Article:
Growing cannabis in an indoor environment can help you feel healthier and boost your mood, researchers have found.
The research, which was published in the Journal of Medicinal Chemistry, found that people who lived in the UK had higher levels of vitamin C, a substance found in marijuana.
They also had higher concentrations of vitamin B12, which is also found in the leafy cannabis plant, and high levels of lutein, a vitamin B3 that helps the body regulate blood sugar levels.
“It seems to be the case that the higher the vitamin C level in your body, the better your mood is,” Dr Daniela Bocca, a bio-immunologist at Imperial College London, said.
“So it’s possible that vitamin C could help your mood and energy levels.”
The researchers studied two groups of people who grew cannabis indoors: people who were exposed to the same temperatures and humidity as those in the US but who were also allowed to smoke the herb, and those who were not.
The results showed that the cannabis plants were producing a lot of vitamin D, which increases your metabolism and boosts your metabolism of ketones, the breakdown products of ketone bodies.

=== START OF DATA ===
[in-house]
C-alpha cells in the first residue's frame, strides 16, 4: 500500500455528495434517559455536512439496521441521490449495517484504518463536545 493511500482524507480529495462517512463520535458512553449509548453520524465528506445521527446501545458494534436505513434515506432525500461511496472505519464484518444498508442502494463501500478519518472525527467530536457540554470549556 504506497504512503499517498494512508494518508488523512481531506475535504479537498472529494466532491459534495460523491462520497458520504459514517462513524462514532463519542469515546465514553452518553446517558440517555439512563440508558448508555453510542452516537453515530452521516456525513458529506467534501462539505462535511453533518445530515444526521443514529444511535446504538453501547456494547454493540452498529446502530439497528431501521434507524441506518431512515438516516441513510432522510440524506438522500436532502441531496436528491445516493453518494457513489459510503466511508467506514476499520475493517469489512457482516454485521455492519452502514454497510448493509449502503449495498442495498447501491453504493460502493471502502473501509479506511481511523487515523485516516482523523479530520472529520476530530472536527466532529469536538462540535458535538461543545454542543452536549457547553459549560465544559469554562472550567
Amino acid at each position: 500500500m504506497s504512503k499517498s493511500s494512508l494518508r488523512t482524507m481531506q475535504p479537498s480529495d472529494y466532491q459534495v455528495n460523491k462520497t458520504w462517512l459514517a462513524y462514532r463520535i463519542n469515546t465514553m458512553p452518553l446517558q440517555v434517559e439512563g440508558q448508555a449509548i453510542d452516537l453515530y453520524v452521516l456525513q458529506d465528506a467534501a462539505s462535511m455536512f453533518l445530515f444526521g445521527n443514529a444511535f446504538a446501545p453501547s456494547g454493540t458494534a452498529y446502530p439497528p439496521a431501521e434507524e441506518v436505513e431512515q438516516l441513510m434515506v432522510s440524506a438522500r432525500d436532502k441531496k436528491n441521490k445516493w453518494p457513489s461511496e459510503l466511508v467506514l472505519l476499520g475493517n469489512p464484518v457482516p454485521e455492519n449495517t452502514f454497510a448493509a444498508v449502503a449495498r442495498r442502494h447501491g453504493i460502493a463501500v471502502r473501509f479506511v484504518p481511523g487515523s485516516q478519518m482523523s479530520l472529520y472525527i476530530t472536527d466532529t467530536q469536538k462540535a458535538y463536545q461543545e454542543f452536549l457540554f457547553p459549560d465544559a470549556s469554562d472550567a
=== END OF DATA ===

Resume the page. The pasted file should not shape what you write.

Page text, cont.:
“Our study is one of the first to show that indoor cultivation may be helpful in controlling certain chronic diseases like diabetes and cardiovascular diseases, because it’s able to produce vitamin D and it’s also effective at increasing the production of luten-free, low-dose vitamin D in the body,” Dr Bocra said.
This is because the vitamin D is converted to vitamin B6, which helps your body convert vitamin B9 to vitamin D3.
“There’s this new way of getting your body to make these compounds.
And vitamin D2 is one way of doing that,” she said.
The researchers also found that the levels of a type of vitamin called beta-carotene, which may have antioxidant properties, were higher in the cannabis gardeners.
The findings were a result of their study being conducted in two different countries, but Dr Bacca said there was a lot more work to be done before we can say whether indoor cannabis is effective in controlling some diseases.
“What we know from other studies is that there is some relationship between cannabis use and chronic diseases, like cancer,” she told News24.
“However, there are many things that we still need to do to make this a really robust clinical trial.”
The study was carried out by scientists at Imperial University in London, University College London and the University of Bristol.